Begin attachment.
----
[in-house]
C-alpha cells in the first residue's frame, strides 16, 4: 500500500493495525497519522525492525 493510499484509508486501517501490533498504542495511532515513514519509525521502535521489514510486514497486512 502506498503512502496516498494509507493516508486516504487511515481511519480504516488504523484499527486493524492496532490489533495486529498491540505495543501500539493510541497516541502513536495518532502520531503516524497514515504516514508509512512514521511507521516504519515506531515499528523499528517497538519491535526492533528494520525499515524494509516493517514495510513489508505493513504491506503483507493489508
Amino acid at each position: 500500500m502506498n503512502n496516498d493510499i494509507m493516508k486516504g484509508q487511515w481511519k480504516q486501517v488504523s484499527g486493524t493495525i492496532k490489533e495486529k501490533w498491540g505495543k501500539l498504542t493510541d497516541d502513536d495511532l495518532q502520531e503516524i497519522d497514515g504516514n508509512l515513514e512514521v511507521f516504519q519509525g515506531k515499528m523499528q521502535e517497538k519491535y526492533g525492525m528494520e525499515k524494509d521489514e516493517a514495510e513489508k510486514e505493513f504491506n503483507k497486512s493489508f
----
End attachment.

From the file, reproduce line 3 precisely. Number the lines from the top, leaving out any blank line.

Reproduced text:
Amino acid at each position: 500500500m502506498n503512502n496516498d493510499i494509507m493516508k486516504g484509508q487511515w481511519k480504516q486501517v488504523s484499527g486493524t493495525i492496532k490489533e495486529k501490533w498491540g505495543k501500539l498504542t493510541d497516541d502513536d495511532l495518532q502520531e503516524i497519522d497514515g504516514n508509512l515513514e512514521v511507521f516504519q519509525g515506531k515499528m523499528q521502535e517497538k519491535y526492533g525492525m528494520e525499515k524494509d521489514e516493517a514495510e513489508k510486514e505493513f504491506n503483507k497486512s493489508f